We have observed that in most GCS classrooms, the teachers have some way of getting the attention of their whole classroom without lifting their voices. In Mr. Penner’s room (at least for today) his words were “Classidy, Classidy”, at which point the students quieted and then answered with “Yessidy, Yessidy”. Apparently Mr. Penner’s students are used to his silly words, because the class discussion went on like nothing unusual had occurred.

For the next activity, the students worked on their writing projects. Some students were still in the planning phase, some were working on their 1st draft, and another group was already working on publishing and illustrating their work.

Then we went across the hall to Mrs. Timmons’ classroom. Her students were working on writing as well. Mrs. Timmons talked to the students about writing on the “story mountain”; making the most important or exciting part at the top, or the end. She added that writers stretch out the most important part by adding more details to the story, and said that “details make it more interesting for the reader”. The students were using the “mountain” model to plan their stories, and then they were encouraged to write their story once their plan was completed.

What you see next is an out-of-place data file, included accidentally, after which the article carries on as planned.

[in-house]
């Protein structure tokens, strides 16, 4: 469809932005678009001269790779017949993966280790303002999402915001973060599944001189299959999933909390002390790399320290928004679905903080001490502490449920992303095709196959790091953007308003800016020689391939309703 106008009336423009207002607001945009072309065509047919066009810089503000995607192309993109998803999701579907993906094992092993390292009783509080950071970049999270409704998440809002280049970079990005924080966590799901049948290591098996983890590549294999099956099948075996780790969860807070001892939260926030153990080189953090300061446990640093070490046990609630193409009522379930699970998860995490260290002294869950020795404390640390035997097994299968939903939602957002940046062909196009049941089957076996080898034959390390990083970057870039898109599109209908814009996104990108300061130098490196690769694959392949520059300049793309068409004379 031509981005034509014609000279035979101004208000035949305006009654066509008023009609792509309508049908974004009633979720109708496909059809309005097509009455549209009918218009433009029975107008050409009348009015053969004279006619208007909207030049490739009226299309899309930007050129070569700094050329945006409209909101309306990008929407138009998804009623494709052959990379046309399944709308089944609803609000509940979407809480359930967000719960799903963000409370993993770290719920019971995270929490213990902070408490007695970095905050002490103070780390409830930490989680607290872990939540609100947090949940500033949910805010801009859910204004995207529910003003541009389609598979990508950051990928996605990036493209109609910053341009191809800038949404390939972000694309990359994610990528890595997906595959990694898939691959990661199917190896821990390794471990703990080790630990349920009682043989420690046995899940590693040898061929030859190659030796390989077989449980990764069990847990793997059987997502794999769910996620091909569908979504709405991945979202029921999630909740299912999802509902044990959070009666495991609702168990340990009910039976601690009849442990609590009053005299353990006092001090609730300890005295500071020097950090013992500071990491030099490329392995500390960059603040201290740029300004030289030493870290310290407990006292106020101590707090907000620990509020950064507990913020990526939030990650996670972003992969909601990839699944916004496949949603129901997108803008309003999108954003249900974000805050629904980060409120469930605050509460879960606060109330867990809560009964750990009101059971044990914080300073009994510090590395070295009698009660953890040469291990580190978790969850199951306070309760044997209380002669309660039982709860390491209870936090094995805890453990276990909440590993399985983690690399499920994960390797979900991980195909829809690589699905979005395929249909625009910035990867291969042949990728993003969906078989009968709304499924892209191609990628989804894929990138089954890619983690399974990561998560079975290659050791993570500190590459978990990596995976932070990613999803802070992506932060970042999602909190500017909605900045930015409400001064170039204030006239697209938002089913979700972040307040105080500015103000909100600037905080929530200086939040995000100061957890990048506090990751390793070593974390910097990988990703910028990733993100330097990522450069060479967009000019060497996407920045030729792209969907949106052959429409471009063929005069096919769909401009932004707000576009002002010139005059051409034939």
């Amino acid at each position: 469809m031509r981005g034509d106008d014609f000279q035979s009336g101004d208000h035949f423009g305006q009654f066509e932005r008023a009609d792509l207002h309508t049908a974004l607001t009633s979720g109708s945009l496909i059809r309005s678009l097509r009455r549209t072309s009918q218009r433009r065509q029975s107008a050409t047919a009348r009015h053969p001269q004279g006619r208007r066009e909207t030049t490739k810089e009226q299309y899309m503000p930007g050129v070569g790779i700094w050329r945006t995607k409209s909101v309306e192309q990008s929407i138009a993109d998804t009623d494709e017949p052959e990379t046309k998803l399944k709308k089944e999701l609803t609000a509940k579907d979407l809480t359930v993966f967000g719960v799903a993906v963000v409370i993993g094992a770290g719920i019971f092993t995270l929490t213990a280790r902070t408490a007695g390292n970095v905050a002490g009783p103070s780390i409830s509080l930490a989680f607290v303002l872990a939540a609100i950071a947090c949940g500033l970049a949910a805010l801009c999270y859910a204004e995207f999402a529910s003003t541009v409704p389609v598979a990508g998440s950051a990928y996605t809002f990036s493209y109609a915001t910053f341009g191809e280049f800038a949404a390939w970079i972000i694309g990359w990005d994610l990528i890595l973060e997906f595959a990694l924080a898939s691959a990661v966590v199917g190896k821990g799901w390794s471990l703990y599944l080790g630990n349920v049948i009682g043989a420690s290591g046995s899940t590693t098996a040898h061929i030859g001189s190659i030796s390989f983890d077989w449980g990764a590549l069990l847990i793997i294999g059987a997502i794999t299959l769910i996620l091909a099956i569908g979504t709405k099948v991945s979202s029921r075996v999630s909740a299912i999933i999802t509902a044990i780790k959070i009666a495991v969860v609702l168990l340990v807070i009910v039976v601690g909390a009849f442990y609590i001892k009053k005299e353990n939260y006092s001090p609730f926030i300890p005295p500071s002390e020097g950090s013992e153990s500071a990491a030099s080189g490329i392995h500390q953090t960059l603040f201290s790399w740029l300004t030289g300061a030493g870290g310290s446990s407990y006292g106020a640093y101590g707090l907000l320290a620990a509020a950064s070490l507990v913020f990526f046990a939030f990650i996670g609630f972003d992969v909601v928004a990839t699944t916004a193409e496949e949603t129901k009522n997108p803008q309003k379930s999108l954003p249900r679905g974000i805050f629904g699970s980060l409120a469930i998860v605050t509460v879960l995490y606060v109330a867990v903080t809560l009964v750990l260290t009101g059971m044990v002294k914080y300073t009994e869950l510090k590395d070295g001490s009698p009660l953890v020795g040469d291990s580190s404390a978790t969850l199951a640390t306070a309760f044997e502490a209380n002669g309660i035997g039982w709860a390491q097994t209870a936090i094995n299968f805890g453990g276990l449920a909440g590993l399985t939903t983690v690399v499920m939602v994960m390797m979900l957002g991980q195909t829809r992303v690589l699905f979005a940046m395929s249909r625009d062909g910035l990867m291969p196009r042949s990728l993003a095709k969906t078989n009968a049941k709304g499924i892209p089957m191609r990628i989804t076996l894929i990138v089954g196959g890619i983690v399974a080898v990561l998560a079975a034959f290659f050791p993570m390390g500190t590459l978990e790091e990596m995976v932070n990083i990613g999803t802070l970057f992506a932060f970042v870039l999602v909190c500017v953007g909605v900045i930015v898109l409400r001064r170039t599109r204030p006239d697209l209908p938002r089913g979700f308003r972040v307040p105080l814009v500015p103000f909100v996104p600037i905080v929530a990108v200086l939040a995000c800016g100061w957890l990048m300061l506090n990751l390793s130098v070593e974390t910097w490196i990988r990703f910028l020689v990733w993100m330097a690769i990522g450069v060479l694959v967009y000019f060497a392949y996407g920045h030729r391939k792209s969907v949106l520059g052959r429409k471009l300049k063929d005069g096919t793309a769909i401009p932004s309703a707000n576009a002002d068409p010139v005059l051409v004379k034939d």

Mrs. Timmons’ “attention-getting sound” for her class was a doorbell. When the doorbell rang, Mrs. Timmons stated that it was time to move on from the current writing activity, to another reading and writing activity. However, she stated that “we are going to do a Go Noodle video first. We need to move our bodies and give our brains a quick break”. The video was “I Gotta Feeling” by the Black Eyed Peas, and the students let loose and danced and followed the motions on the screen, and let out some energy.

Following their “brain break”, the students looked at some video interviews they had done for a project that examined these two questions: What does it mean to be a responsible citizen? What impact do they have on a community? Each student group picked an adult in the school building that they thought was a responsible citizen and interviewed them. Among the school employees they chose were the principal, the school secretary, the head custodian, the nurse, a teacher, the counselor, and the music teacher.